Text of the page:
First and foremost, welcome to the board MGoBlue, it's always nice to see another Michigander around here. (Cadillac here)

:mrgreen:

You've received some good advice here, I was just curious if you cant your bow when you shoot or do you hold your bow vertical?

Years ago, I used to shoot with a cant, about 2:00. When I would start to get tired, my misses were as you describe, up and left. I started to notice that most of the truly good shooters in our sport shot with a vertical bow. I switched to a veritcal position and many of those fliers went away, especially when I started to get tired.

I may be all wet here, but I believe that the vertical stance is the most natural. (at least it is for me) It's how we all normally stand. A canted position is a "forced" position and you have to "work" to maintain it thoughout the shot. When a right handed shooter starts to get tired, upon release, if he doesn't work to maintain the cant, his body, head and bow arm all want to return to their normal default position, which is up and left. A very tiny movement of the bow arm before the arrow is gone is magnified greatly 10, 20, or 30 yards down range.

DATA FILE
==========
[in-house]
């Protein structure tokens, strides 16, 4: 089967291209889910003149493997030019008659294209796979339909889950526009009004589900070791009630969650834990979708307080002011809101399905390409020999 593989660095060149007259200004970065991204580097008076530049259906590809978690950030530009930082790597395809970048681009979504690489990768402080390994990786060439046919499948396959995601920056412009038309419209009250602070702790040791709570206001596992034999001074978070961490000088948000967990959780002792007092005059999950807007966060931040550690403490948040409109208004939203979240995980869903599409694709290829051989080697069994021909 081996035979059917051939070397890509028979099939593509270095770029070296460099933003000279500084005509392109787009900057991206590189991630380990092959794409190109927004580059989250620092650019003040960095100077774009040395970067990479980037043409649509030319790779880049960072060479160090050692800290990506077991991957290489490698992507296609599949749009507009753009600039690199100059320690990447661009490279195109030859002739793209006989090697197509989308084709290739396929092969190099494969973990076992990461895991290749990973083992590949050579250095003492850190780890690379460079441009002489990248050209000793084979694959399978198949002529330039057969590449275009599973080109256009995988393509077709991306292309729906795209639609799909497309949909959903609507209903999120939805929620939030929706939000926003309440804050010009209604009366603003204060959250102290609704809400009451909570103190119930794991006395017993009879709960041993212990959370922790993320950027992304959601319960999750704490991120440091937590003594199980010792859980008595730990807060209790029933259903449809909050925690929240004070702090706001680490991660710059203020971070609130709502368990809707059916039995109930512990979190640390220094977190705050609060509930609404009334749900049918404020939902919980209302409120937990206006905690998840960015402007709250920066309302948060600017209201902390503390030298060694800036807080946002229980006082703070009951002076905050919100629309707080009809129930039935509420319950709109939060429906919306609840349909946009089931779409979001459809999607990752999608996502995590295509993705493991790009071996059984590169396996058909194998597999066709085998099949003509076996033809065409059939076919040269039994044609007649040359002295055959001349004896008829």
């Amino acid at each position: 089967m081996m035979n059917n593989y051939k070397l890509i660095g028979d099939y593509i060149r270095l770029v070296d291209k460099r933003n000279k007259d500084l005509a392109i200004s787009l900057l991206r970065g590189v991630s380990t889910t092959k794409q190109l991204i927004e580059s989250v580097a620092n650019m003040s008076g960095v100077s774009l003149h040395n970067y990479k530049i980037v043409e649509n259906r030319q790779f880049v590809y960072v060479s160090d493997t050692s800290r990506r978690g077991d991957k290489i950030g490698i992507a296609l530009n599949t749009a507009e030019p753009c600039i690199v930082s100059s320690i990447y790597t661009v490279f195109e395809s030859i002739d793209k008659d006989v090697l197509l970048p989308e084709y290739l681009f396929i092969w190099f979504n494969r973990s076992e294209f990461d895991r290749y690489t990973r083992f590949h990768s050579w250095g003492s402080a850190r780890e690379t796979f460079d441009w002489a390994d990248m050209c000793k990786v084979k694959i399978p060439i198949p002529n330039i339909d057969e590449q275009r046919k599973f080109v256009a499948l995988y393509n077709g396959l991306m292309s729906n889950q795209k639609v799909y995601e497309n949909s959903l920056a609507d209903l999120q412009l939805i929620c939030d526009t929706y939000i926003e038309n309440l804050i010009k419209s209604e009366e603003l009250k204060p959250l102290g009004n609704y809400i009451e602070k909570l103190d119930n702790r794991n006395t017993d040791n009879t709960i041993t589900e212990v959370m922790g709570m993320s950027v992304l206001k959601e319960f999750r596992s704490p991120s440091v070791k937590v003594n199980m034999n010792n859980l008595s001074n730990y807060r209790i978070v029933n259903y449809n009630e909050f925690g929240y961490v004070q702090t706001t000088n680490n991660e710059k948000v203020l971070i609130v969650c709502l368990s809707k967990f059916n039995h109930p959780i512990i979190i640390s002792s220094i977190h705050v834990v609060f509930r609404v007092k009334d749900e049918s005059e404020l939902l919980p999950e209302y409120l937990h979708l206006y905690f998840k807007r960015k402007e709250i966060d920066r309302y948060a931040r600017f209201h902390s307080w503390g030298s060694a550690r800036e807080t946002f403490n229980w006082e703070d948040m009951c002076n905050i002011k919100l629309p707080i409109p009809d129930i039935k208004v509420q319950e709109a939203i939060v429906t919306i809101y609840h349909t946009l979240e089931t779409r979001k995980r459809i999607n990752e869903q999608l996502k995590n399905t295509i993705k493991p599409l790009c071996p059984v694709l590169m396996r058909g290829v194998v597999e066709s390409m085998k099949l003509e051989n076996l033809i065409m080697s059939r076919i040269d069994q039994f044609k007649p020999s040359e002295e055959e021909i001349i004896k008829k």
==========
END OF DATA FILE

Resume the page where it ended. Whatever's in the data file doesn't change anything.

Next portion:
In addition, when you have to work to maintain a position, fatigue sets in even quicker.

Just my opinion, but something to think about.


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Re: Shooting when tired

Postby BK in TEXAS » Wed Jan 19, 2011 8:30 am

it's always nice to see another Michigander around here. (Cadillac here)
I didn't know you were in Cadillac, Kevin. I used to hunt the Manistee Forest just NW of you all the time back in the early 90's :)
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Re: Shooting when tired

Postby KCummings » Wed Jan 19, 2011 8:35 am